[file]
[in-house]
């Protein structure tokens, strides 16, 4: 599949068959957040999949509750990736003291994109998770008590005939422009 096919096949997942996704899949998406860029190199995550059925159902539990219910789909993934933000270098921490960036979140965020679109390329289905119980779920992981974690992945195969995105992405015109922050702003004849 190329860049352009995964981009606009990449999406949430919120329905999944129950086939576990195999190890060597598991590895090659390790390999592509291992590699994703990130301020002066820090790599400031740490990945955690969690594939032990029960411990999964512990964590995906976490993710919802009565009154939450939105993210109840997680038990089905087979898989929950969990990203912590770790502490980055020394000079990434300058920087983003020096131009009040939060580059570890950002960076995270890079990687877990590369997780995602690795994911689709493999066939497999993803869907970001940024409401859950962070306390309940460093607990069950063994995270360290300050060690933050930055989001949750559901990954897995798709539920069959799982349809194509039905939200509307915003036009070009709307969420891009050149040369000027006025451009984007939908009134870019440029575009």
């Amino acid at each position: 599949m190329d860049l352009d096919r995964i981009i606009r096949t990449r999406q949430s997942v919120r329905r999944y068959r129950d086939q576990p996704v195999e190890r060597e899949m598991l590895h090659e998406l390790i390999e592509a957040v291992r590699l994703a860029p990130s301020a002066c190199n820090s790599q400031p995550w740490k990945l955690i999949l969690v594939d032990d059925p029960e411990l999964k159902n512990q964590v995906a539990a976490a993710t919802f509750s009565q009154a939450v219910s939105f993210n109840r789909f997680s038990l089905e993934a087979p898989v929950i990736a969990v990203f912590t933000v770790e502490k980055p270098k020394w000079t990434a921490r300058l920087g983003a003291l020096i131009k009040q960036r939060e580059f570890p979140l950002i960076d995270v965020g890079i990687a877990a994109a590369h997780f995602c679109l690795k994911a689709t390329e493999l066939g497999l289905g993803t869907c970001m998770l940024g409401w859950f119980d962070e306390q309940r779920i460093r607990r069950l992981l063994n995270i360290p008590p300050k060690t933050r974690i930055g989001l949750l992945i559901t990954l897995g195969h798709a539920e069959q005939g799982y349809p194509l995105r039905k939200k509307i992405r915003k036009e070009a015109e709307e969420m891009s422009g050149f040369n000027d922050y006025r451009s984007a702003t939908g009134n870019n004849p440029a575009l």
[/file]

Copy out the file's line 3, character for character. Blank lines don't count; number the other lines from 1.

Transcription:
């Amino acid at each position: 599949m190329d860049l352009d096919r995964i981009i606009r096949t990449r999406q949430s997942v919120r329905r999944y068959r129950d086939q576990p996704v195999e190890r060597e899949m598991l590895h090659e998406l390790i390999e592509a957040v291992r590699l994703a860029p990130s301020a002066c190199n820090s790599q400031p995550w740490k990945l955690i999949l969690v594939d032990d059925p029960e411990l999964k159902n512990q964590v995906a539990a976490a993710t919802f509750s009565q009154a939450v219910s939105f993210n109840r789909f997680s038990l089905e993934a087979p898989v929950i990736a969990v990203f912590t933000v770790e502490k980055p270098k020394w000079t990434a921490r300058l920087g983003a003291l020096i131009k009040q960036r939060e580059f570890p979140l950002i960076d995270v965020g890079i990687a877990a994109a590369h997780f995602c679109l690795k994911a689709t390329e493999l066939g497999l289905g993803t869907c970001m998770l940024g409401w859950f119980d962070e306390q309940r779920i460093r607990r069950l992981l063994n995270i360290p008590p300050k060690t933050r974690i930055g989001l949750l992945i559901t990954l897995g195969h798709a539920e069959q005939g799982y349809p194509l995105r039905k939200k509307i992405r915003k036009e070009a015109e709307e969420m891009s422009g050149f040369n000027d922050y006025r451009s984007a702003t939908g009134n870019n004849p440029a575009l």